What Web 2.0 can learn from medieval co-ops

There seems to be an ongoing proliferation of e-commerce sites offering bulk-purchasing services (and savings) to small businesses and individuals (groupon, anyone?) – made possible thanks to the blessing that is the internet and social media (I thought I’d try one out – co-deal).

But do we really need so many? There are various trade bodies that already exis
t that have negotiated discounts on core services for their members (the Institute of Consulting can get you cheaper professional indemnity insurance, Co-operativesUK can get you free banking, and so so) – a model which is largely based on the old Medieval Guilds (an early co-op model).

And in the 1970s there was a surge of interest in people forming food buying groups, from which many worker co-ops were ‘birthed’ – a trend that’s captured peoples’ imagination again today.

Ultimately, all these bulk purchasing schemes (whether they be for small businesses like me, or householders – also like me!) are based on a co-op model and exhibit co-op values – empowering individuals to achieve together what they could not alone.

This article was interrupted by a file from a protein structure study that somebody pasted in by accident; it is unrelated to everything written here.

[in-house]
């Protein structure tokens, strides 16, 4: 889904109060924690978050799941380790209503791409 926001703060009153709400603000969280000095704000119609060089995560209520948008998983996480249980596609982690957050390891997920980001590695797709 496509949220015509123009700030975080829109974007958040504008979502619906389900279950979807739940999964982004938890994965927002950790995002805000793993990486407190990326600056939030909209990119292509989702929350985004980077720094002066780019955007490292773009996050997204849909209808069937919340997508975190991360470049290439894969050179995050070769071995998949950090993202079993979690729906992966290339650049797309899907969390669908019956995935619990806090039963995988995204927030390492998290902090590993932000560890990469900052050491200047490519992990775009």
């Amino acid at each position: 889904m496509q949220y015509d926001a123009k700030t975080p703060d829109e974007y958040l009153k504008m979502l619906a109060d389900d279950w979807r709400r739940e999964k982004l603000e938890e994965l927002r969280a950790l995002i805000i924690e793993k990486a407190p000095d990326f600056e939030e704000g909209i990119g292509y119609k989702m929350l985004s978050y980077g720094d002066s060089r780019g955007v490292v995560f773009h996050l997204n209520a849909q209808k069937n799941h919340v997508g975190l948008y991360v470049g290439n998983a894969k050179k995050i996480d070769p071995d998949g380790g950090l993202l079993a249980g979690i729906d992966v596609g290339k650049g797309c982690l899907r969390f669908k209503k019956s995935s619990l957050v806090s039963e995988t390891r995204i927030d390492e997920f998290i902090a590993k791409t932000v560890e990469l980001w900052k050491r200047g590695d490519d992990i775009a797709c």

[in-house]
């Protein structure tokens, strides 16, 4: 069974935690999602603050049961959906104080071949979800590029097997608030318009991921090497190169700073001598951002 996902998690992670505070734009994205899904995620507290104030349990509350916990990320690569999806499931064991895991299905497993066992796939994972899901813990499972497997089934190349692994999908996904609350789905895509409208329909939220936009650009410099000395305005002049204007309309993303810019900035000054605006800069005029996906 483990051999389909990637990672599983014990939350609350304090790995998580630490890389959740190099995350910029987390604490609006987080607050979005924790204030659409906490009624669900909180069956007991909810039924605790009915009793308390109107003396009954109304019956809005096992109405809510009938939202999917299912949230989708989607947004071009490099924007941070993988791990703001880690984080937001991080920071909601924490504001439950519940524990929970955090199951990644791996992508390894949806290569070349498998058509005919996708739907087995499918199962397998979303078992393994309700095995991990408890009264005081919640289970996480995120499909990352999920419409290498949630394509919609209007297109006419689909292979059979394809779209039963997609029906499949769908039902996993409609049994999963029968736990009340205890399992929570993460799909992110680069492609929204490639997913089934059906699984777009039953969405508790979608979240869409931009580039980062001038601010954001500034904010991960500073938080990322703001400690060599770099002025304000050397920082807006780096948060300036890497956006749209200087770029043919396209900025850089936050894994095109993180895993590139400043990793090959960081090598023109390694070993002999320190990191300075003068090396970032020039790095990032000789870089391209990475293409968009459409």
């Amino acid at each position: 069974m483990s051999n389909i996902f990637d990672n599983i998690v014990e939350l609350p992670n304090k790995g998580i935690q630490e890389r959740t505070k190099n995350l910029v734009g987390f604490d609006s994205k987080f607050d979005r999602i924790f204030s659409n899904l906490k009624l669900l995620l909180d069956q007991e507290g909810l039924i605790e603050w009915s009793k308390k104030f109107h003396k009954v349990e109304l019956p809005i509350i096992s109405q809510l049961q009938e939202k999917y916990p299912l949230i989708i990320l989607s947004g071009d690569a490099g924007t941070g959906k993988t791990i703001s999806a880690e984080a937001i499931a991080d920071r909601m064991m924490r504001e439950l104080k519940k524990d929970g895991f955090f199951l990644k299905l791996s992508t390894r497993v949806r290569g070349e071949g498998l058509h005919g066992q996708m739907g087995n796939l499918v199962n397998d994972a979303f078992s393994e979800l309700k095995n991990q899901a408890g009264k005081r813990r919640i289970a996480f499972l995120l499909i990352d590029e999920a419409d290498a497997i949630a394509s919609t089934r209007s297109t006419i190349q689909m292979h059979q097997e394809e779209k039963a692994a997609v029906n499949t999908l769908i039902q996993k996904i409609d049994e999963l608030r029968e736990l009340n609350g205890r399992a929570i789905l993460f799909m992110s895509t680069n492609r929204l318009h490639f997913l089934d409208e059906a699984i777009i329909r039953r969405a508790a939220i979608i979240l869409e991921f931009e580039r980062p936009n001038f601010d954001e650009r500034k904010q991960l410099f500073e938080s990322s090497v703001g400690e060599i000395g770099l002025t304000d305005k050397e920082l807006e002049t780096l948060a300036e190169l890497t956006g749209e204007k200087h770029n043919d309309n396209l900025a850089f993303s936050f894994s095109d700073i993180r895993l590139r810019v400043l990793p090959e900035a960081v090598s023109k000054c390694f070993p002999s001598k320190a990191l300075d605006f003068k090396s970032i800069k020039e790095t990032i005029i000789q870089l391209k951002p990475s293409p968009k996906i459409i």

But the co-op model fell out of fashion during the 1970s and 1980s and is only really just starting to come back into mainstream society’s consciousness – so I hope that all these new and emerging group buying schemes recognise that they’re using a co-op model and look to this proud and historical movement for guidance in building new sustainable businesses that offer economic benefit to their members and users.

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